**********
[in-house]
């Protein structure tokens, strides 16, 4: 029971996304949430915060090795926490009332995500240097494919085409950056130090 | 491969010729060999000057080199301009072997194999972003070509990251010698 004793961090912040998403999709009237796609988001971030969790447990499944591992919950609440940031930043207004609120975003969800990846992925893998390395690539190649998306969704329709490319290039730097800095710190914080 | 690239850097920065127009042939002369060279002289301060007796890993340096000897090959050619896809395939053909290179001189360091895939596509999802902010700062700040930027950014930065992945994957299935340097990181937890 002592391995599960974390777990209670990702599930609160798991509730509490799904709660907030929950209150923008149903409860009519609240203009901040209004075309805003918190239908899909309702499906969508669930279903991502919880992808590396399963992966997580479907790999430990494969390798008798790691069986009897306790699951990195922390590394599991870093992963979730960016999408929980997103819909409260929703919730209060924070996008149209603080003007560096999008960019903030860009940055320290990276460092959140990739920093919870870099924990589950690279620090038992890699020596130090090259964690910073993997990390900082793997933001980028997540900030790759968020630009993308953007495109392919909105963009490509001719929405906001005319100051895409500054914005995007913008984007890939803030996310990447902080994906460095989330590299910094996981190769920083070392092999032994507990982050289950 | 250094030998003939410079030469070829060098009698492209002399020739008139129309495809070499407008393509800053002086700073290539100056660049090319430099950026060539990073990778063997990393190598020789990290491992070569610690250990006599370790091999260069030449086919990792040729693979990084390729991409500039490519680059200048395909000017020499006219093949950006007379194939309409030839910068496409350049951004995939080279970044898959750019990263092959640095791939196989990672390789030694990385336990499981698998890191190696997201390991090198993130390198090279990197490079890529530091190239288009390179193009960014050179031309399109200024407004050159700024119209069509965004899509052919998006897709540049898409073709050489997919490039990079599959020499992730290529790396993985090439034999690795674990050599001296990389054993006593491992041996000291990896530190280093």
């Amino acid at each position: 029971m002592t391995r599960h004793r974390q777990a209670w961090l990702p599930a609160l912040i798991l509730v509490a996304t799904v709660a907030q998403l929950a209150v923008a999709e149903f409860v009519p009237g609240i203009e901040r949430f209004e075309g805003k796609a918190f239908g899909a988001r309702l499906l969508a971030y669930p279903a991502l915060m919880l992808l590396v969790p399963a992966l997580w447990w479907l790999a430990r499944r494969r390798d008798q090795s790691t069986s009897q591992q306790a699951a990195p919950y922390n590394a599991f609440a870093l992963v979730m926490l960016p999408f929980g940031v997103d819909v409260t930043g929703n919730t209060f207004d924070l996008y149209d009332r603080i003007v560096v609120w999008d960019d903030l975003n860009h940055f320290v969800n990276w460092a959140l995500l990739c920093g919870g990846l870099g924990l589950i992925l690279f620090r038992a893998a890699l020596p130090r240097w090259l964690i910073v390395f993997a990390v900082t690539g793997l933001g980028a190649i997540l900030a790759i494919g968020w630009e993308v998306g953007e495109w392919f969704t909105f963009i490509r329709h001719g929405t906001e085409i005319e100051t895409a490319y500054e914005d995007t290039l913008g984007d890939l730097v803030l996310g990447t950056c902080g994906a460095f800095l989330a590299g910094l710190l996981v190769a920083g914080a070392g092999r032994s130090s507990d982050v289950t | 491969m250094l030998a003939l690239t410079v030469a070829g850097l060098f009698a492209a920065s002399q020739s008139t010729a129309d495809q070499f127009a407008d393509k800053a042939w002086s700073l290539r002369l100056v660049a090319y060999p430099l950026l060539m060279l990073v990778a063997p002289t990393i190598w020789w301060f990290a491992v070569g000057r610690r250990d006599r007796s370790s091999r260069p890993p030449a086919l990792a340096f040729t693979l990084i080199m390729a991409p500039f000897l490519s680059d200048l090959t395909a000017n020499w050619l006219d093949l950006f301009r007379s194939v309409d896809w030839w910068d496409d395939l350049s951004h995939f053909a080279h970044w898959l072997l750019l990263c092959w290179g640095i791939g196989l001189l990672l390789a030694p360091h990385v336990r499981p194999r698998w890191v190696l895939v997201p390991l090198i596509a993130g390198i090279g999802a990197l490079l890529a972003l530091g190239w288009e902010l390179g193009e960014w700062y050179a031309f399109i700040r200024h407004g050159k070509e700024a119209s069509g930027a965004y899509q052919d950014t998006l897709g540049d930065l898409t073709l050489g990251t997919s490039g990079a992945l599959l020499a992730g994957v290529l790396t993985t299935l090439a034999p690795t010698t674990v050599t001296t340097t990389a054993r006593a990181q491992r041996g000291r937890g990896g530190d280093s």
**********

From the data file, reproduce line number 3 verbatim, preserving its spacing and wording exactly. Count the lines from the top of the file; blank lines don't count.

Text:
């Amino acid at each position: 029971m002592t391995r599960h004793r974390q777990a209670w961090l990702p599930a609160l912040i798991l509730v509490a996304t799904v709660a907030q998403l929950a209150v923008a999709e149903f409860v009519p009237g609240i203009e901040r949430f209004e075309g805003k796609a918190f239908g899909a988001r309702l499906l969508a971030y669930p279903a991502l915060m919880l992808l590396v969790p399963a992966l997580w447990w479907l790999a430990r499944r494969r390798d008798q090795s790691t069986s009897q591992q306790a699951a990195p919950y922390n590394a599991f609440a870093l992963v979730m926490l960016p999408f929980g940031v997103d819909v409260t930043g929703n919730t209060f207004d924070l996008y149209d009332r603080i003007v560096v609120w999008d960019d903030l975003n860009h940055f320290v969800n990276w460092a959140l995500l990739c920093g919870g990846l870099g924990l589950i992925l690279f620090r038992a893998a890699l020596p130090r240097w090259l964690i910073v390395f993997a990390v900082t690539g793997l933001g980028a190649i997540l900030a790759i494919g968020w630009e993308v998306g953007e495109w392919f969704t909105f963009i490509r329709h001719g929405t906001e085409i005319e100051t895409a490319y500054e914005d995007t290039l913008g984007d890939l730097v803030l996310g990447t950056c902080g994906a460095f800095l989330a590299g910094l710190l996981v190769a920083g914080a070392g092999r032994s130090s507990d982050v289950t | 491969m250094l030998a003939l690239t410079v030469a070829g850097l060098f009698a492209a920065s002399q020739s008139t010729a129309d495809q070499f127009a407008d393509k800053a042939w002086s700073l290539r002369l100056v660049a090319y060999p430099l950026l060539m060279l990073v990778a063997p002289t990393i190598w020789w301060f990290a491992v070569g000057r610690r250990d006599r007796s370790s091999r260069p890993p030449a086919l990792a340096f040729t693979l990084i080199m390729a991409p500039f000897l490519s680059d200048l090959t395909a000017n020499w050619l006219d093949l950006f301009r007379s194939v309409d896809w030839w910068d496409d395939l350049s951004h995939f053909a080279h970044w898959l072997l750019l990263c092959w290179g640095i791939g196989l001189l990672l390789a030694p360091h990385v336990r499981p194999r698998w890191v190696l895939v997201p390991l090198i596509a993130g390198i090279g999802a990197l490079l890529a972003l530091g190239w288009e902010l390179g193009e960014w700062y050179a031309f399109i700040r200024h407004g050159k070509e700024a119209s069509g930027a965004y899509q052919d950014t998006l897709g540049d930065l898409t073709l050489g990251t997919s490039g990079a992945l599959l020499a992730g994957v290529l790396t993985t299935l090439a034999p690795t010698t674990v050599t001296t340097t990389a054993r006593a990181q491992r041996g000291r937890g990896g530190d280093s």